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Colors in dominance?

Posted by animeluv13 (My Page) on
Sun, Jan 27, 08 at 21:51

So, I was reading around, about crossing certain flowers, and how it affects their appearance. But, I couldn't find any place that explained which parent plant the cross gets it dominant features from or anything like that. Like, if I were give a white pansy pollen from a purple pansy, which color would the offspring be? Or, if the leaves were compound on one, and not on another, which type would the offspring get? I know it's the whole dominant thing, but which plant would be the dominant, pollinated, or pollinator?

I'm only asking about crosses of same species, I know genera crosses are really hard to do anything with.

If someone could ebb my curiosity, it would be very much appreciated.

Thanks!


Follow-Up Postings:

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RE: Colors in dominance?

animeluv13,

Many times it isn't a simple dominant/recessive thing. A lot of plant characteristics, including flower colors and leaf shapes, can be controlled by several gene locations, each one of which can be in a dominant or recessive state. So if you cross a white pansy with a purple pansy, you might get an intermediate color.

I cross zinnias as a hobby and they have a very wide color range. Crossing a red zinnia with a white zinnia might give an intermediate color, like a pink. It isn't exactly like mixing paint, because it is controlled by genes, but since many genes can be involved, the results of crossing different colors can be very interesting. And then, when you grow the F2 generation from an F1 hybrid, those genes can re-combine in a very large number of combinations, to produce a whole spectrum of color variations. Only in special cases is a single gene controlling a plant characteristic.

Plants have several chromosome pairs, the exact number depending on which species you are talking about, and each chromosome has many genes on it, so hybridization can produce a very wide variety of results controlled by a large number of genes.

Let's face it, if hybridization were as simple as Gregor Mendel's experiments, hybridization would be kind of boring. You can see pictures of some of my zinnia hybrids in the It can be fun to breed your own zinnias message thread, and its continuations in Part 2 and Part 3.

MM


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RE: Colors in dominance?

So, there is no real guarantee on what color would be produced in a cross?

Thank you for your help so far. :)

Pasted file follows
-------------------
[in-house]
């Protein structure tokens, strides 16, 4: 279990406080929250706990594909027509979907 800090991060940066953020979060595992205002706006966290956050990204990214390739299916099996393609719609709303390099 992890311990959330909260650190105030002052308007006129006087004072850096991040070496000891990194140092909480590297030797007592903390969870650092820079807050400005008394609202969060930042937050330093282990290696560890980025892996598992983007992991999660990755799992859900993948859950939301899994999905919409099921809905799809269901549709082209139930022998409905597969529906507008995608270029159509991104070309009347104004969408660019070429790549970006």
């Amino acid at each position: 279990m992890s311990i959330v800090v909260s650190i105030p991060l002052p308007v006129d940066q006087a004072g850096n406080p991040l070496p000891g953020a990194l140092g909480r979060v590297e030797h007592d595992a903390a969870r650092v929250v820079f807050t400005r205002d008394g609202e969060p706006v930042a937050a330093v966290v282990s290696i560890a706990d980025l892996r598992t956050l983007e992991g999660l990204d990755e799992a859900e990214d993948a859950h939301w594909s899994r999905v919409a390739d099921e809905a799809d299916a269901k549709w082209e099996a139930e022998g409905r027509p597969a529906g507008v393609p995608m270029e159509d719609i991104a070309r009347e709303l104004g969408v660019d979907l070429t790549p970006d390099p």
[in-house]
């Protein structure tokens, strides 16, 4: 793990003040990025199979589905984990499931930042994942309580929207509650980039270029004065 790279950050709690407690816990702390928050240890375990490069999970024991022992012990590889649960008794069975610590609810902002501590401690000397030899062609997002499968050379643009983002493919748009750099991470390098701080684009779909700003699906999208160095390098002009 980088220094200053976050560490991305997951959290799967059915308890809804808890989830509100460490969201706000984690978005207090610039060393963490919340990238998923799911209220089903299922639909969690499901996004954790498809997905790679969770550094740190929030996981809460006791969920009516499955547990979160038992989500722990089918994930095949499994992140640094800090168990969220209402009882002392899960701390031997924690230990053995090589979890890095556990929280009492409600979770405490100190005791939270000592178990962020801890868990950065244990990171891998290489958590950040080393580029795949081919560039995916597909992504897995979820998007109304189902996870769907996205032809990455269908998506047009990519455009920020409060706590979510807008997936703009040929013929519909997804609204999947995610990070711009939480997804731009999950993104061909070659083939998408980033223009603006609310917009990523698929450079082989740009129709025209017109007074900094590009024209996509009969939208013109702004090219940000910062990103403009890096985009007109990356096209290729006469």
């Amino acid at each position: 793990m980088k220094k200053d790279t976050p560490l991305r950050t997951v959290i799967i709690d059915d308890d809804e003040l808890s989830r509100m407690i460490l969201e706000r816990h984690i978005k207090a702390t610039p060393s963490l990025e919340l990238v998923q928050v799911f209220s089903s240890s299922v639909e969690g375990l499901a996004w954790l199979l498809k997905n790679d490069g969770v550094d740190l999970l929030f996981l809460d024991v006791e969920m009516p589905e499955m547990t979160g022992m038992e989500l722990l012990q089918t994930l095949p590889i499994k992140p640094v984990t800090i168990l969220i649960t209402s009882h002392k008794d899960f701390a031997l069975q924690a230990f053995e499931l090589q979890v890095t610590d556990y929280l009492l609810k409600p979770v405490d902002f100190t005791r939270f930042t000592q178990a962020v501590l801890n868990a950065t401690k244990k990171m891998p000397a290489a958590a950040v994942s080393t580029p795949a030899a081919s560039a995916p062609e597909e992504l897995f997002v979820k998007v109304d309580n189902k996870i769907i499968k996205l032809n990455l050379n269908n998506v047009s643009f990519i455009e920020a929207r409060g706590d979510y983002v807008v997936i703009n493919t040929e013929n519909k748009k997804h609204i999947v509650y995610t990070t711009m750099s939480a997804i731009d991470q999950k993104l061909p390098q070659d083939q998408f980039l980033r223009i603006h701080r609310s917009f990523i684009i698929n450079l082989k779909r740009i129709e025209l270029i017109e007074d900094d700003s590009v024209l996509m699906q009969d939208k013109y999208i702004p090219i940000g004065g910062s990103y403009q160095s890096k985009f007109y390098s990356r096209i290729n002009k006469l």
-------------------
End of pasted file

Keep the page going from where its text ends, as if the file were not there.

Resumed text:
---Animeluv13


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RE: Colors in dominance?

MM, I read your 3-part zinna growing threads, and wow! Now I am sure I want to try hybridizing. I didn't like zinna before because I didn't like the petal shape, but when I looked at what you have grown, it is just amazing. The petals can be so different!

Thanks for the great threads!


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RE: Colors in dominance?

Dave,

Glad you liked the zinnia message threads. I enjoy crossing zinnias because they grow fast and you can see results in a few months that would take years with many other flowers.

MM


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There are no guarantees.

Animeluv13,

"So, there is no real guarantee on what color would be produced in a cross?"

That is right. The best way to find out what the results of a particular cross might be is to actually do the cross and see for yourself. From my experience with zinnias, I have learned to "expect the unexpected." Mother Nature is full of surprises.

MM


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RE: Colors in dominance?

I will search for some fast plants and research on some of the hybridizing effort and start this year. I am in Michigan and we have short growing season too, so I think fast plant is better for me. :)

Thanks again for the fascinating zinna thread.


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RE: Colors in dominance?

MM,

Thanks! You've really helped. I think I'll do a bit of research on flower genes, and see what I can learn from the genes themselves. Maybe I'll even look into crossing some.
Thanks again!

Animeluv13


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